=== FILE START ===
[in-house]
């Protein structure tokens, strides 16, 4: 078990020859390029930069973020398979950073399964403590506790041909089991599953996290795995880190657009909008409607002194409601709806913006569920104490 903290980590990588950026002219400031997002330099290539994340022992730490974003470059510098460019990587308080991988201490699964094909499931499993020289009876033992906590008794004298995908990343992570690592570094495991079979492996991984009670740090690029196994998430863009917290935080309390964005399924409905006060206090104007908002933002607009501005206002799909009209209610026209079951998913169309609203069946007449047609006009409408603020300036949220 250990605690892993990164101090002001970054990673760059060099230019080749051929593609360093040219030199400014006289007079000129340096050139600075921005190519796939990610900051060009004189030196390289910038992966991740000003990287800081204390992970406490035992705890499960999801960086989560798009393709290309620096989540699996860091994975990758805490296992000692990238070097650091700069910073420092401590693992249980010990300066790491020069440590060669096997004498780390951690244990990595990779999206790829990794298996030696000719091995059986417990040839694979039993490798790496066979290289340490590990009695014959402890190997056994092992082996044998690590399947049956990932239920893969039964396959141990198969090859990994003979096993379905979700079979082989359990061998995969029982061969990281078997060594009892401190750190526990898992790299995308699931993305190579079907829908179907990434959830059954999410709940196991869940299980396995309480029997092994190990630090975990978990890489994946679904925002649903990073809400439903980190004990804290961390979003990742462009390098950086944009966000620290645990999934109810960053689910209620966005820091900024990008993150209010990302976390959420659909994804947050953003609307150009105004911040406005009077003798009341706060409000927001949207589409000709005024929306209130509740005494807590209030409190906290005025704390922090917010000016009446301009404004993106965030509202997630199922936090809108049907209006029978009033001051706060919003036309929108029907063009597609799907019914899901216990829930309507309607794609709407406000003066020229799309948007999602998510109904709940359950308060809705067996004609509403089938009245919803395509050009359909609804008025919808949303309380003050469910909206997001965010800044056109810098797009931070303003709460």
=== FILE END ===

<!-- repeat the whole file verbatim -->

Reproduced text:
[in-house]
């Protein structure tokens, strides 16, 4: 078990020859390029930069973020398979950073399964403590506790041909089991599953996290795995880190657009909008409607002194409601709806913006569920104490 903290980590990588950026002219400031997002330099290539994340022992730490974003470059510098460019990587308080991988201490699964094909499931499993020289009876033992906590008794004298995908990343992570690592570094495991079979492996991984009670740090690029196994998430863009917290935080309390964005399924409905006060206090104007908002933002607009501005206002799909009209209610026209079951998913169309609203069946007449047609006009409408603020300036949220 250990605690892993990164101090002001970054990673760059060099230019080749051929593609360093040219030199400014006289007079000129340096050139600075921005190519796939990610900051060009004189030196390289910038992966991740000003990287800081204390992970406490035992705890499960999801960086989560798009393709290309620096989540699996860091994975990758805490296992000692990238070097650091700069910073420092401590693992249980010990300066790491020069440590060669096997004498780390951690244990990595990779999206790829990794298996030696000719091995059986417990040839694979039993490798790496066979290289340490590990009695014959402890190997056994092992082996044998690590399947049956990932239920893969039964396959141990198969090859990994003979096993379905979700079979082989359990061998995969029982061969990281078997060594009892401190750190526990898992790299995308699931993305190579079907829908179907990434959830059954999410709940196991869940299980396995309480029997092994190990630090975990978990890489994946679904925002649903990073809400439903980190004990804290961390979003990742462009390098950086944009966000620290645990999934109810960053689910209620966005820091900024990008993150209010990302976390959420659909994804947050953003609307150009105004911040406005009077003798009341706060409000927001949207589409000709005024929306209130509740005494807590209030409190906290005025704390922090917010000016009446301009404004993106965030509202997630199922936090809108049907209006029978009033001051706060919003036309929108029907063009597609799907019914899901216990829930309507309607794609709407406000003066020229799309948007999602998510109904709940359950308060809705067996004609509403089938009245919803395509050009359909609804008025919808949303309380003050469910909206997001965010800044056109810098797009931070303003709460």